Showing posts from 2018

Back in Payadise

I’ve been back in Ecuador for just over a week now. It’s been a few years since I’ve spent so much time in Quito in one go, but after a stressful few days of sourcing equipment, buying supplies, chasing chemical companies, nearly missing the night bus down to Coca, and then watching the motorised canoe on it’s way to pick us up flip over and float downriver – I am thrilled to finally be in Payamino!

Waking up to the sound of the Payamino river is simultaneously soothing and exciting. Before going to bed last night I had already seen a couple of gaudy cane toads, some intriguing orthopterans, several gorgeous spiders, and many dazzling butterflies. On the canoe up to the station a couple of mating damsel flies even landed on me. As if to counter balance, I also found a bullet ant in the kitchen and have been bitten my dozens of sandflies. Swings and roundabouts. 

This time, I'll be in Ecuador for three months, the longest stint I will have done here since leaving in 2013, after a yea…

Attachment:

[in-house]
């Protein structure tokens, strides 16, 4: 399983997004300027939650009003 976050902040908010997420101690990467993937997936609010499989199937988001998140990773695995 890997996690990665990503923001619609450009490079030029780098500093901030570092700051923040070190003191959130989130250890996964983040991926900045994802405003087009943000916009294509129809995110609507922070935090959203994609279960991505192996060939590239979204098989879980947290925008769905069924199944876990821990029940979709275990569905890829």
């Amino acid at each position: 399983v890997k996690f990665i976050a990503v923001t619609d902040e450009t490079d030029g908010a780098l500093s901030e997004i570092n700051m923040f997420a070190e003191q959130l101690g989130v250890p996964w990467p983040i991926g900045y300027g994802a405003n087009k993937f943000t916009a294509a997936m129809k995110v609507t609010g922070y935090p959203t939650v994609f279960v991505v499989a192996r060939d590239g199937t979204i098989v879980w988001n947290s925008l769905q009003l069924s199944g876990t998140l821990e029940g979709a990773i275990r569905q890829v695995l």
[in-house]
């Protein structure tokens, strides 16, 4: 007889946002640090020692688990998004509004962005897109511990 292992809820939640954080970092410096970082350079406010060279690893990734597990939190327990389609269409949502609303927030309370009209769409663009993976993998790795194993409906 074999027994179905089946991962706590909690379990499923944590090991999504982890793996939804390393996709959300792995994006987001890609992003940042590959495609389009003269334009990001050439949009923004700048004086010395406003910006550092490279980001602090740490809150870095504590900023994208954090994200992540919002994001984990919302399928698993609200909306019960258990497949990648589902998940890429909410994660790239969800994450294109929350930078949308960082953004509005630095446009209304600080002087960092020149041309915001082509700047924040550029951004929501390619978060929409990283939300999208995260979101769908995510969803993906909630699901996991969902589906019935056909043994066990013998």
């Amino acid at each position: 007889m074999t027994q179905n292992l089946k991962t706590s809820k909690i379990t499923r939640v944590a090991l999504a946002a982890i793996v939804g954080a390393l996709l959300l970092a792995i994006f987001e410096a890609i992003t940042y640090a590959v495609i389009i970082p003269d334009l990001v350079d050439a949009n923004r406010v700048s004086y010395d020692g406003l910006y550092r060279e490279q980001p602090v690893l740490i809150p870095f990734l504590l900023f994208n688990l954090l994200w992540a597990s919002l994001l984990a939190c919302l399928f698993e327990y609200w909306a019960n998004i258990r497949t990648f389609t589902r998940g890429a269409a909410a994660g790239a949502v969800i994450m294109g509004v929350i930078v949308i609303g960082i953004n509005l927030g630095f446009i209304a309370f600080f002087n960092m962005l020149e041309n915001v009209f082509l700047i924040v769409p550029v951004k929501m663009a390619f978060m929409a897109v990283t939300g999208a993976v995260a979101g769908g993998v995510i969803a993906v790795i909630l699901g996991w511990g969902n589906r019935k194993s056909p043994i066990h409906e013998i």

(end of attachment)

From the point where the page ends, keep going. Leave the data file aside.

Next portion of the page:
The happy plant that escaped to Africa

Nestled on the west coast of Africa, a plant lives 3000 km from its 3000 relatives. Most bromeliads are relatively similar in shape but take on a wide variety of habitats in the neotropics. Except one. Meet Pitcairnia feliciana.

And now for something completely different...

Where toucanets whoop at the sun And condors perch above the river, I came to a place where crickets grow big and dazzling cockroaches grow bigger.
With painted cats at large, hidden among oversized trees, anteaters browse on subterranean farmers that harvest a fungus they feed with leaves.
Muddy trails lead from the river into the dark heart of the planet’s lungs. Over leaf and twig, buttress root and fallen giant, the muddy trail snakes before lucky ones.
Though some life is cleared and scorched, here it is not weeded for the wealthy: among the snakes and trees and spiders and bees a community thrives, ancient and healthy.
Kichwa laughed at my bare feet – that’s not the way that gringas walk! They taught me the way of their forest and then taught me how to talk.
And though so many words now escape me, and where I live I must wear shoes, the sounds of rock and water and life and Kichwa are things I don't forget and will not lose.